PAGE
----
Her Grandpa comes to dig the foundation with a backhoe, once her dad has staked out the property. The hard labor begins in earnest now, framing, pouring concrete, shaping lumber. As the winter approaches (the second winter of this project already!) they work harder than ever to complete the house. There are fundamental pieces that must be in place before the snow - chimney, roof, siding and windows. But, as often happens, the winter winds and storms arrive early.
The little family is finally in the house as the snow grows thick upon the ground, but there is still much to do, including the all-important plumbing, electricity, insulation and other crucial, slow steps. Finally, the home is ready and there is a moving party to welcome the family home. The little girl (who has grown a lot older over the 18-ish months took place), notes "Once the moving is done everyone goes back to their homes, but my family stays right where we are. It's our very first night in our new home." This is a satisfying ending to all the work, and in fact even to the readers it feels like an enormous accomplishment.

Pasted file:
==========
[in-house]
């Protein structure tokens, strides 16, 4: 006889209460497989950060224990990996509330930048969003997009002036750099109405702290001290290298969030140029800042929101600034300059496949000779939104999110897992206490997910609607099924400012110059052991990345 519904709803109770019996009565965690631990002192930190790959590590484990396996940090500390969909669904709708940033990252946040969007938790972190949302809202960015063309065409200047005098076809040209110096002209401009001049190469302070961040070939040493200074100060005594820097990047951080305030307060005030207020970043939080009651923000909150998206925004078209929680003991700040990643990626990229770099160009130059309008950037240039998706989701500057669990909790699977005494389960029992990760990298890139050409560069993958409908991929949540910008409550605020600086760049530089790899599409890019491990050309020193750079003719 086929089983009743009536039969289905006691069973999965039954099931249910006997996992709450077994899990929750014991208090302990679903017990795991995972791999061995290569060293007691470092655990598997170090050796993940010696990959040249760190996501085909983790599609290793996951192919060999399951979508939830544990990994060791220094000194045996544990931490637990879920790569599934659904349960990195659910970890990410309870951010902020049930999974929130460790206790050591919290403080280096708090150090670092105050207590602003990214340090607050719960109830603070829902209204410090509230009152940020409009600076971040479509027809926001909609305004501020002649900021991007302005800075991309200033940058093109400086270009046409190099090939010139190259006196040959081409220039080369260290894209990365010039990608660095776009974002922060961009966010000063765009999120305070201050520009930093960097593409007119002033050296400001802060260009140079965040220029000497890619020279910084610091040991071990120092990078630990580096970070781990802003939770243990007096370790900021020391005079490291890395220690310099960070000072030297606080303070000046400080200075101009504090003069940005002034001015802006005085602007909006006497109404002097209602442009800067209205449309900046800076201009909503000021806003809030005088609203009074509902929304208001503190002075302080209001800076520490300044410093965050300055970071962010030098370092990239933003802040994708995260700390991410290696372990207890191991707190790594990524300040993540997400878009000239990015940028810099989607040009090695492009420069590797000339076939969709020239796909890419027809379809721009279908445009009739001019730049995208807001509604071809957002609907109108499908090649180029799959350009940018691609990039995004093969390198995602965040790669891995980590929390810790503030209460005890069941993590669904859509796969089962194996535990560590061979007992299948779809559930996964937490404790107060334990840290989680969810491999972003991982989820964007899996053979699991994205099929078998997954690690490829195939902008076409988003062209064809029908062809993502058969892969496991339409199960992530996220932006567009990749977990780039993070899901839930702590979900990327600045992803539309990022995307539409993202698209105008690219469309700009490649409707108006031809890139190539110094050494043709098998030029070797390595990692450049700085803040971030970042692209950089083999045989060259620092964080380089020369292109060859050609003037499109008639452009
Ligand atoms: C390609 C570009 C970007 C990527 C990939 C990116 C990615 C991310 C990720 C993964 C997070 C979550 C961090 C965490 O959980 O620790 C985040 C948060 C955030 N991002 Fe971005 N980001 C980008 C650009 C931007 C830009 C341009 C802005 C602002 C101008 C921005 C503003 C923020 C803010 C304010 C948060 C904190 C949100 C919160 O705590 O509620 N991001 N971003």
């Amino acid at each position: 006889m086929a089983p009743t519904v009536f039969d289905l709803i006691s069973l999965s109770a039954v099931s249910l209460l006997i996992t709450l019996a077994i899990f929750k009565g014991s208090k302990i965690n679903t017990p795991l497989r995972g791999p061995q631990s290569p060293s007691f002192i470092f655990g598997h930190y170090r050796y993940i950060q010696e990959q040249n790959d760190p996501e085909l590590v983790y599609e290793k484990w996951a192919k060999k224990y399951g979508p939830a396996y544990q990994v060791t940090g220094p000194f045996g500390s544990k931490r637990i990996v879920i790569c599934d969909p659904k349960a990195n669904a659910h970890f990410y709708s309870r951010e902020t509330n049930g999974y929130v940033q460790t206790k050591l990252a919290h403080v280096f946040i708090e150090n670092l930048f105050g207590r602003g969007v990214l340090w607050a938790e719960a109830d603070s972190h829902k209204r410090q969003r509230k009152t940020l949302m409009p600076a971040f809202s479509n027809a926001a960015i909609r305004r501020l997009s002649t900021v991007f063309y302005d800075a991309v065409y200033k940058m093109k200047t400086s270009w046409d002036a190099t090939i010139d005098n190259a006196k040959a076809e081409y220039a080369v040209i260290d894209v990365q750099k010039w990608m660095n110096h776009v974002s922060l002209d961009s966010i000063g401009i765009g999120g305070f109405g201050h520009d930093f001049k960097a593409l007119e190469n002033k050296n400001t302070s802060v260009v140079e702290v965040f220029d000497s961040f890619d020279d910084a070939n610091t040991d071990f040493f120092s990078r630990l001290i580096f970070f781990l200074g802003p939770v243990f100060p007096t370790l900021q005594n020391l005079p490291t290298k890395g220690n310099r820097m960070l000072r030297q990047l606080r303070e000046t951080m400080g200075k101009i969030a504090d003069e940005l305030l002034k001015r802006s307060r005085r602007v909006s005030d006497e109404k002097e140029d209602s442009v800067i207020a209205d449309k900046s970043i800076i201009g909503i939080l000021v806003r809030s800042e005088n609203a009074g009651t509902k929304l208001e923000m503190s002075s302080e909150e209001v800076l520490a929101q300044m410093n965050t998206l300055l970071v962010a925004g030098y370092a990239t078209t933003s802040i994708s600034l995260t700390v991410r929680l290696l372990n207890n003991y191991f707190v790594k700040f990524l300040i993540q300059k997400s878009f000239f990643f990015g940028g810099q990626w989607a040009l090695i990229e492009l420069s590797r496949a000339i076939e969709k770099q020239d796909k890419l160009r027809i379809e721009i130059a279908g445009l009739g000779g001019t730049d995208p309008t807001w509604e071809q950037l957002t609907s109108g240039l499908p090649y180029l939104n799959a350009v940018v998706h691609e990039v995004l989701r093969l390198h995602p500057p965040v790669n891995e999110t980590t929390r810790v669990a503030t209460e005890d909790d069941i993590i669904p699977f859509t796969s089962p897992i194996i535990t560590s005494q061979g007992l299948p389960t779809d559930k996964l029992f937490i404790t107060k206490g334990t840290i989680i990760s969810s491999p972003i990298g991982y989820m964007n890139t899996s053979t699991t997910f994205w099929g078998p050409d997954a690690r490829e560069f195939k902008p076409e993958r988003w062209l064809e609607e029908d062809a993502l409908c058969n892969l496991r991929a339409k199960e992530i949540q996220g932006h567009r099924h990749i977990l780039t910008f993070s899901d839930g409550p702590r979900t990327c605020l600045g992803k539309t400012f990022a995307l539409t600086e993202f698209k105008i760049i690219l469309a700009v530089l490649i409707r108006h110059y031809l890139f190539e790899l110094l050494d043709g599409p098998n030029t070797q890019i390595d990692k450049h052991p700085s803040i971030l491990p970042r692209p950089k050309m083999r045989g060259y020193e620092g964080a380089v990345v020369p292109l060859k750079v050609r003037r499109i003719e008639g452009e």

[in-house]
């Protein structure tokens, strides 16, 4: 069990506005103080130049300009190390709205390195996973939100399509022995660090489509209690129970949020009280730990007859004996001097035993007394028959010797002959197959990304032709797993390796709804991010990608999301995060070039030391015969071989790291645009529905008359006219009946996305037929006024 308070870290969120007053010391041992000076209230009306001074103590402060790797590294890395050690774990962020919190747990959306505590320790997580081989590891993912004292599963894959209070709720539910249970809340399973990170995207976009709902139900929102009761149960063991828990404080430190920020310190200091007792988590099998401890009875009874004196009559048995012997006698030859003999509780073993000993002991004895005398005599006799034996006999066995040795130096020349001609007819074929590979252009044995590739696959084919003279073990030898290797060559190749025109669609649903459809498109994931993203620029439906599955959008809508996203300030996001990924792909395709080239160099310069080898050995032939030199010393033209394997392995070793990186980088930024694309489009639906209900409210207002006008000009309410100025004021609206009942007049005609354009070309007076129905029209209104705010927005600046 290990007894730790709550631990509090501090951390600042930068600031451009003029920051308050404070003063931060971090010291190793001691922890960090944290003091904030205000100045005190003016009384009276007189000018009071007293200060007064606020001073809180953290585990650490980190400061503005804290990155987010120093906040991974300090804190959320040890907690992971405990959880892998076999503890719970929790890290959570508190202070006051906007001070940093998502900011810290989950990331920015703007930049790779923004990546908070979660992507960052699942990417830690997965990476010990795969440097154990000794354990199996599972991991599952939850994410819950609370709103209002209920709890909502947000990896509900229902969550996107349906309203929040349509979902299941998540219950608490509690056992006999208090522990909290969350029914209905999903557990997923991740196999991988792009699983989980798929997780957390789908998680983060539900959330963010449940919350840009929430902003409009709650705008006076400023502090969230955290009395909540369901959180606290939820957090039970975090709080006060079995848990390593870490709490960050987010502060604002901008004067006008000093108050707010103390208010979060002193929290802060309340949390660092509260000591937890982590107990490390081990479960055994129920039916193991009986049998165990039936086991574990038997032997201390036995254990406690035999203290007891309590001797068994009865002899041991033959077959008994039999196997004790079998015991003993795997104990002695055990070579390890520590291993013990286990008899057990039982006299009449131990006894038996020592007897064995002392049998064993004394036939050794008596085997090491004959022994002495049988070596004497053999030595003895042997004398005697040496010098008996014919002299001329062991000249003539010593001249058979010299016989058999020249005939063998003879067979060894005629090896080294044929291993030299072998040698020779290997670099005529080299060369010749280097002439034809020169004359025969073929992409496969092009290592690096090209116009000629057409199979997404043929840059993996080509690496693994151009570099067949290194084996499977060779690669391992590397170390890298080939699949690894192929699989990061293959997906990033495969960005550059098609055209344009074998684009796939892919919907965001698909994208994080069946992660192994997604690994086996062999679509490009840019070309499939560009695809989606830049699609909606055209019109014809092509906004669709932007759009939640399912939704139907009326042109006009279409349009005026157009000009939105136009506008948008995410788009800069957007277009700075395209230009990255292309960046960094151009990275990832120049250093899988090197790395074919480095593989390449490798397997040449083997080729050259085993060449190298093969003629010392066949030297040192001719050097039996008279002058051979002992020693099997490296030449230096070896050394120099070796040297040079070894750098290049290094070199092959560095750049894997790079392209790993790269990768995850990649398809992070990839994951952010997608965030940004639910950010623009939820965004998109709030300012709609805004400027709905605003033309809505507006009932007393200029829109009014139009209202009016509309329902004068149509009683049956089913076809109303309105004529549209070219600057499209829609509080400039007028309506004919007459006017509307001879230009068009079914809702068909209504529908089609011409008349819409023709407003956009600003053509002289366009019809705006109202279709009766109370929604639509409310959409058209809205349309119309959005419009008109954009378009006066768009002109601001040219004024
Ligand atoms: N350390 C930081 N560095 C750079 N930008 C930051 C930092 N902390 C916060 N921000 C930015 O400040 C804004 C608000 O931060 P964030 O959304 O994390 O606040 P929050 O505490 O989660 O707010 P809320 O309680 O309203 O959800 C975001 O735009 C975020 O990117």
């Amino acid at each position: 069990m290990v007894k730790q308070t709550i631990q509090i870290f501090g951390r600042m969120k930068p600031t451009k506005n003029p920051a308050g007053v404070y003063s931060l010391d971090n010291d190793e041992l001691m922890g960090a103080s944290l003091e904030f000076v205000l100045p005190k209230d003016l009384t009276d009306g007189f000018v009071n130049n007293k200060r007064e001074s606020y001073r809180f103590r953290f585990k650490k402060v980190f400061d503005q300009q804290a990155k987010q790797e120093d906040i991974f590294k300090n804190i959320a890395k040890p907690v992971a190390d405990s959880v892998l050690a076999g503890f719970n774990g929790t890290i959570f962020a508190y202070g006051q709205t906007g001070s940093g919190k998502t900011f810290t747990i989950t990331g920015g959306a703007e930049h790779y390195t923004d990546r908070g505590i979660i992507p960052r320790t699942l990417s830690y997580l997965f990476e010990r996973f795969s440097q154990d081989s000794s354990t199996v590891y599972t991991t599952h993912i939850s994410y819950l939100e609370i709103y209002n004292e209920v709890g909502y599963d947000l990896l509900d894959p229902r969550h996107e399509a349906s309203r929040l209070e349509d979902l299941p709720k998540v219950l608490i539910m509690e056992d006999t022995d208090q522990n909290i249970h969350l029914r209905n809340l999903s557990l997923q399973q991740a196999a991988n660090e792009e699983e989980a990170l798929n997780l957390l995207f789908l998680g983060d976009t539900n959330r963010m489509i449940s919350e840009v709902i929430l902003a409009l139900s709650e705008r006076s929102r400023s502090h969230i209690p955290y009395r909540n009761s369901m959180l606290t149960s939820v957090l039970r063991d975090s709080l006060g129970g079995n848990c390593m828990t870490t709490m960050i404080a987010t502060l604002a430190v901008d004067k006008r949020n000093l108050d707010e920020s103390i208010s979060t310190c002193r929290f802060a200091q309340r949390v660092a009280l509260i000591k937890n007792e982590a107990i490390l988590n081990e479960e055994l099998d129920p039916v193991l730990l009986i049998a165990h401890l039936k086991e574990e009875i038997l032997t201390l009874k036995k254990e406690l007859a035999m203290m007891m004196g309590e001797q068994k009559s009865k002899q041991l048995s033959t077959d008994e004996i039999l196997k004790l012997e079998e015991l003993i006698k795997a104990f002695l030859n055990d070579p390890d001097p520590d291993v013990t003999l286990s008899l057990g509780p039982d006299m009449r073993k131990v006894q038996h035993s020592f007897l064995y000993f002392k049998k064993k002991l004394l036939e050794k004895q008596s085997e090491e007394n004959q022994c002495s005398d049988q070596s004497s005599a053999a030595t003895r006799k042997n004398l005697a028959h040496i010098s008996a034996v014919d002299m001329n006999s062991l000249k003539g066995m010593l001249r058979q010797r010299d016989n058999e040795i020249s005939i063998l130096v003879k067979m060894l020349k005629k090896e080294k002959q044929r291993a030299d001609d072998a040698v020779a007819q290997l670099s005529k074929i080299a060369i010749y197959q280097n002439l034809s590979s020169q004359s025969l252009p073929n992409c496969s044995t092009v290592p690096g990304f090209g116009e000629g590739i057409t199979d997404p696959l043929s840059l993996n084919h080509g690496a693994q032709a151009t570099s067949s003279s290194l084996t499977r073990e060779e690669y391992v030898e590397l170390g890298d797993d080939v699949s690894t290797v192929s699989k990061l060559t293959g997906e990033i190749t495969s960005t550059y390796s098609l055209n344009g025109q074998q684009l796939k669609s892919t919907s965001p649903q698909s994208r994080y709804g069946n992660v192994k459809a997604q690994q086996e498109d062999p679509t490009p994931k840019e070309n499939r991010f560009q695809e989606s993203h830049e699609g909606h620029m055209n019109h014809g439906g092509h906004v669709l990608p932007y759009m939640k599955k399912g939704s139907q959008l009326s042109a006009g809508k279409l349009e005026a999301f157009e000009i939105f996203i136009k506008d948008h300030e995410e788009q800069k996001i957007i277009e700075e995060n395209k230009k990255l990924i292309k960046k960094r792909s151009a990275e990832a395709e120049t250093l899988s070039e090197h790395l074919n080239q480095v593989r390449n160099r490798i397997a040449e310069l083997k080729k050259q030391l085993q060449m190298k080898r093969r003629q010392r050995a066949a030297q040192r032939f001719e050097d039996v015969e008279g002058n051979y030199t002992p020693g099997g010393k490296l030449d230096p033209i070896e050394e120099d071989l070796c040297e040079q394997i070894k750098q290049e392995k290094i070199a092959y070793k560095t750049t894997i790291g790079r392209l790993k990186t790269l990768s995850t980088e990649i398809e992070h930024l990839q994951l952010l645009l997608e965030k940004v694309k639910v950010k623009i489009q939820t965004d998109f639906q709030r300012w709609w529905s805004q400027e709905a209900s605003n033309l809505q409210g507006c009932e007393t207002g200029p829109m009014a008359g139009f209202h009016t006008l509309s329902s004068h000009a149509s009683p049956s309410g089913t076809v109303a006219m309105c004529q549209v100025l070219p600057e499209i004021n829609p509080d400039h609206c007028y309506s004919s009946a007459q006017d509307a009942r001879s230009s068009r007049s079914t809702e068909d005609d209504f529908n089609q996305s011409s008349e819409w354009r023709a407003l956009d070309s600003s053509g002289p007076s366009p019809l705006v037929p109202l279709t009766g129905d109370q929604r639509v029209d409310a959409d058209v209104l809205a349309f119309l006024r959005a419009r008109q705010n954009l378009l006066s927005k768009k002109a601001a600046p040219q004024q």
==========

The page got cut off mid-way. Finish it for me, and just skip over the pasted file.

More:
There have been other big events that take place over the course of the book, if you are careful to examine the illustrations. When the family first arrives at the field where they'll build, a stray cat is stalking through the weeds. As the time continues, you can see that same cat first being fed outside, frolicking with the children, and once they've all moved inside the new house, giving birth to kittens that also become part of the family. And there is a new addition to the human family during the house building too. Once the family begins living inside, the mother's stomach is unmistakably ungainly with a new baby. As they move in, officially, you can spot the new baby nestled in her arms.